CHAPTER VI. THE FLIGHT INTO EGYPT.
'Surge, et aooipe Puerum et Matrem ejus, et fuge in Egyptum.'
Of the four Evangelists, St. Matthew alone relates the Adoration of the Magi and its consequence, the Flight into Egypt.
The visit of the three kings, as they are called by tradition, Gaspar, Melchior, and Balthasar, is full of import, but it belongs to the history of Joseph only so far as he witnessed it. Yet we may consider what he must have thought when he saw their camels coming up the steep street of Bethlehem, bearing the treasures of the East, and when he saw their Ethiop slaves bringing in their offerings of homage and adoration, as an old poet says:
'Myrrh, incense, gold, as to man, God, and king.'
And what must have been his feelings when he saw the venerable kings or sages in all their gorgeous apparel doing homage to the Holy Child in His Mother's arms! He is always represented as standing behind them, while the Star sheds a supernatural light through the open roof of the poor dwelling. He must have heard from the attendants the wonderful story of their following the miraculous star for many days and through many countries, till it led them to Jerusalem; and how, when they inquired of the great and learned in Jerusalem, they lost the light: and how, when they set out again according to the directions of the holy Scriptures which foretold the Christ, they again saw and followed it. Perhaps they told Him themselves in the exultation of their joy, how they had spent their nights in watching the cloudless sky of Arabia, and worn away their days in fruitless calculations; and how their long labours were repaid by the silent answer to their desires, the sign of a star in the sky which they had studied by astronomy; and how their long journey and anxious doubts were repaid by finding the expected Messiah, through that hard-earned knowledge, which the shepherds, without toil or delay, had gained from the voices of angels. The Magi might repeat the prophecy of Balaam, the ancient prophet of their country, 'Orietur stella ex Jacob,' and Joseph might see that they fulfilled the prophecy in Psalm lxxi. 10, 'Eeges Arabum et Saba dona adducent,' and that of Isaiah lx. 6,' Omnes de Saba venient, aurnm et thus deferentes.'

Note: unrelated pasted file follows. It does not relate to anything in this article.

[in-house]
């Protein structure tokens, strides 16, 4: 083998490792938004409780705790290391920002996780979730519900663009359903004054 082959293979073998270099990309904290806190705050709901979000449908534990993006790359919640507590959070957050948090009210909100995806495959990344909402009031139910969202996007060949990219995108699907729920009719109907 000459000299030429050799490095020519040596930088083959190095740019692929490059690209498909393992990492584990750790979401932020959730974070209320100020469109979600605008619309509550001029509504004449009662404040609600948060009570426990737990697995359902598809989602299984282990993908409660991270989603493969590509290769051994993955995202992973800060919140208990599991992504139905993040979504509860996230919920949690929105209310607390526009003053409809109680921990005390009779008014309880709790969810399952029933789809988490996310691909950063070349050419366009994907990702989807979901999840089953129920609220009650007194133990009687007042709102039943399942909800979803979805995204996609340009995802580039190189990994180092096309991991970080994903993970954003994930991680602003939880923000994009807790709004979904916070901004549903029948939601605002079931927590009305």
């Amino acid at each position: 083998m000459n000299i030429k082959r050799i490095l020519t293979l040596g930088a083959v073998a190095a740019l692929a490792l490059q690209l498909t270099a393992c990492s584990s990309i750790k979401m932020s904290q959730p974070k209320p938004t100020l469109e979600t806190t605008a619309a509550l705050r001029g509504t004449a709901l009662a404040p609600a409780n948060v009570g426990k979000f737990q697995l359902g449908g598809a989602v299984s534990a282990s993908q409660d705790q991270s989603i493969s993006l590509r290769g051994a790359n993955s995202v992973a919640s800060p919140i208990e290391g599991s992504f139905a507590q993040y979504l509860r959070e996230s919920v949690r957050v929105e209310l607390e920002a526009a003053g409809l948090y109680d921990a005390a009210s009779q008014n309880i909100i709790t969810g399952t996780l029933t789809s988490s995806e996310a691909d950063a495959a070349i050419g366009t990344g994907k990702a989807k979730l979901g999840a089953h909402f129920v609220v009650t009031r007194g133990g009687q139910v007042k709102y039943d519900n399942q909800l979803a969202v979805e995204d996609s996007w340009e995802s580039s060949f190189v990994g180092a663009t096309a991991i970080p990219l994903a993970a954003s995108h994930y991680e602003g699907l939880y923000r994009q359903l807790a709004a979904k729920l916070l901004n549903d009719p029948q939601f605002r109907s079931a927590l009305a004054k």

It seems as if the adoration of the Magi, paid as it was with the honour given by the world to a king, and with all the pomp and circumstance of earthly homage, aroused the enmity of the evil world. It conveyed a deep spiritual mystery, and its outward glory brought down the usual persecutions of wicked angels and men upon the defenceless Holy Family. It was the usual reaction of human events from the throne to the hovel. The bare suspicion of the mystery was enough to rouse the terrors of earth and hell. "While Joseph was at peace in the obscurity of Bethlehem, the court of Herod was in arms, and the mandate had gone forth from the king to slay all the infants in Bethlehem. The star which had guided the Magi to Christ was misused by the king to direct him in his crime, and his knowledge of the holy Scriptures only added to his guilt. So blind was his fury, that according to a heathen writer, says Bossuet, one of Herod's own children perished in the massacre; and yet the only child he sought was the only one which escaped. The Holy Family were far away before those cries of sorrow were heard around the tomb of Kachel, which had been prophesied of old, and which were yet remembered when St. Matthew wrote.